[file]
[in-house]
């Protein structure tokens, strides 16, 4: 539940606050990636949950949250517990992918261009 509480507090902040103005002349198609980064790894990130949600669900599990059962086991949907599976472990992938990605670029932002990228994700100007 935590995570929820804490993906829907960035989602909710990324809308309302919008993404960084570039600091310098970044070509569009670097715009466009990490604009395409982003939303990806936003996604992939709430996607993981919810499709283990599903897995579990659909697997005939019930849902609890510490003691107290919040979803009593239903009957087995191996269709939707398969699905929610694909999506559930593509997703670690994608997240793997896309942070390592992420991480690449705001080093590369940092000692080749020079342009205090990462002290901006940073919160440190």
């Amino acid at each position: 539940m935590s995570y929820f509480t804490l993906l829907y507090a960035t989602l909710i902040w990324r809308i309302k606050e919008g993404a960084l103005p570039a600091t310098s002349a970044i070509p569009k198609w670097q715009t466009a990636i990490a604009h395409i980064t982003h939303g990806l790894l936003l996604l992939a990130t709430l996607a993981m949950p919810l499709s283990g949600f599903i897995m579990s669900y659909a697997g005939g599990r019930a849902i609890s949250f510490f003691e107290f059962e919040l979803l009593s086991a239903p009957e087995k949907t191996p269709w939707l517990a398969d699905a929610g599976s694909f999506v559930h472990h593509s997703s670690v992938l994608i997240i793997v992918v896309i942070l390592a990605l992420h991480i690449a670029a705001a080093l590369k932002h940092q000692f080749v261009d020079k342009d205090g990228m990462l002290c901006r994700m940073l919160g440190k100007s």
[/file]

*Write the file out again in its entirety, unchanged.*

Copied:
[in-house]
């Protein structure tokens, strides 16, 4: 539940606050990636949950949250517990992918261009 509480507090902040103005002349198609980064790894990130949600669900599990059962086991949907599976472990992938990605670029932002990228994700100007 935590995570929820804490993906829907960035989602909710990324809308309302919008993404960084570039600091310098970044070509569009670097715009466009990490604009395409982003939303990806936003996604992939709430996607993981919810499709283990599903897995579990659909697997005939019930849902609890510490003691107290919040979803009593239903009957087995191996269709939707398969699905929610694909999506559930593509997703670690994608997240793997896309942070390592992420991480690449705001080093590369940092000692080749020079342009205090990462002290901006940073919160440190």
């Amino acid at each position: 539940m935590s995570y929820f509480t804490l993906l829907y507090a960035t989602l909710i902040w990324r809308i309302k606050e919008g993404a960084l103005p570039a600091t310098s002349a970044i070509p569009k198609w670097q715009t466009a990636i990490a604009h395409i980064t982003h939303g990806l790894l936003l996604l992939a990130t709430l996607a993981m949950p919810l499709s283990g949600f599903i897995m579990s669900y659909a697997g005939g599990r019930a849902i609890s949250f510490f003691e107290f059962e919040l979803l009593s086991a239903p009957e087995k949907t191996p269709w939707l517990a398969d699905a929610g599976s694909f999506v559930h472990h593509s997703s670690v992938l994608i997240i793997v992918v896309i942070l390592a990605l992420h991480i690449a670029a705001a080093l590369k932002h940092q000692f080749v261009d020079k342009d205090g990228m990462l002290c901006r994700m940073l919160g440190k100007s």